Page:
|Esch, T.E.M. van, Brabers, A.E.M., Hek, K., Dijk, L. van, Verheij, R., Jong, J.D. de|
Does shared decision-making reduce antibiotics prescribing in primary care?
Journal of Antimicrobial Chemotherapy, 11 (2018) 73, p. 3199-3205.
|Background: Increasing antibiotic resistance is recognized as a major threat to global health and is related to antibiotic prescription rates in primary care. Shared decision-making (SDM), the process in which patients and doctors participate together in making decisions, is argued to possibly promote more appropriate use of antibiotics and reduce prescribing. However, it is unknown whether in practice fewer antibiotics are prescribed where more SDM takes place.|
Objectives: To investigate whether more SDM is related to less antibiotic prescribing and whether this relationship differs between subgroups of patients (male/female and age groups).
Patients and methods: A questionnaire survey was conducted among 2670 members of the Dutch Health Care Consumer Panel to measure SDM (response rate 45%). Average practice-level SDM scores were calculated for 15 general practices. Data from routine electronic health records of 8192 adult patients of these general practices participating in the Nivel Primary Care Database were used to assess relevant illness episodes (acute cough, acute rhinosinusitis and urinary tract infection), the indication for antibiotics and antibiotic prescriptions. Logistic multilevel regression analyses were performed to investigate the relationship between practice-level SDM and patient-level antibiotic prescriptions.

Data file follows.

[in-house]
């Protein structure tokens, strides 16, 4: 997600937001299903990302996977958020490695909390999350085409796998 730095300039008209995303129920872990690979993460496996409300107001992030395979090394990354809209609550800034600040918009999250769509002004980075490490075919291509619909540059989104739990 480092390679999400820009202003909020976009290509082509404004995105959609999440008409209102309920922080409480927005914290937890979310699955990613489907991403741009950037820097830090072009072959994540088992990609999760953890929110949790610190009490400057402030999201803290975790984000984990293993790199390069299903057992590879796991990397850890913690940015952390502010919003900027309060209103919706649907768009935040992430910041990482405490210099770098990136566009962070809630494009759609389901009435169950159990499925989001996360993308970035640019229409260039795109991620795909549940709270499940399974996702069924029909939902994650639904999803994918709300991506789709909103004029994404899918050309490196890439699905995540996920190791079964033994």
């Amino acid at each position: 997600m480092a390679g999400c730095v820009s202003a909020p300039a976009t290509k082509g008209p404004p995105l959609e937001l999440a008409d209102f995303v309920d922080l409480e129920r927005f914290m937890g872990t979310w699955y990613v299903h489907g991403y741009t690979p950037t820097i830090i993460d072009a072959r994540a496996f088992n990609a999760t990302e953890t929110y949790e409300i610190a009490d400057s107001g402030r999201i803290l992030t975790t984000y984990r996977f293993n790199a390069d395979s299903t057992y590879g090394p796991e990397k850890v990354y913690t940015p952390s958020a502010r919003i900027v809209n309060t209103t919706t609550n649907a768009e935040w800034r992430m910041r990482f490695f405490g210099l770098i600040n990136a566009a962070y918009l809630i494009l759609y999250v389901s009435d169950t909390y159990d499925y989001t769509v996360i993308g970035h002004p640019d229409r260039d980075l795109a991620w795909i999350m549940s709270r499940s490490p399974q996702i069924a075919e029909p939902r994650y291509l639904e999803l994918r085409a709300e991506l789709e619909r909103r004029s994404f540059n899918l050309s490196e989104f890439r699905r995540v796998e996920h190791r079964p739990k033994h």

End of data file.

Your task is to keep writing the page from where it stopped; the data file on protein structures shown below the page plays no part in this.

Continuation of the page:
Results: In practices where more SDM takes place, general practitioners prescribed fewer antibiotics for adult patients under the age of 40 years in preference-sensitive situations (i.e. situations in which antibiotics could be considered according to clinical guidelines).
Conclusions: SDM can be a framework to reduce the prescribing of antibiotics and thus to control antibiotic resistance. (aut. ref.)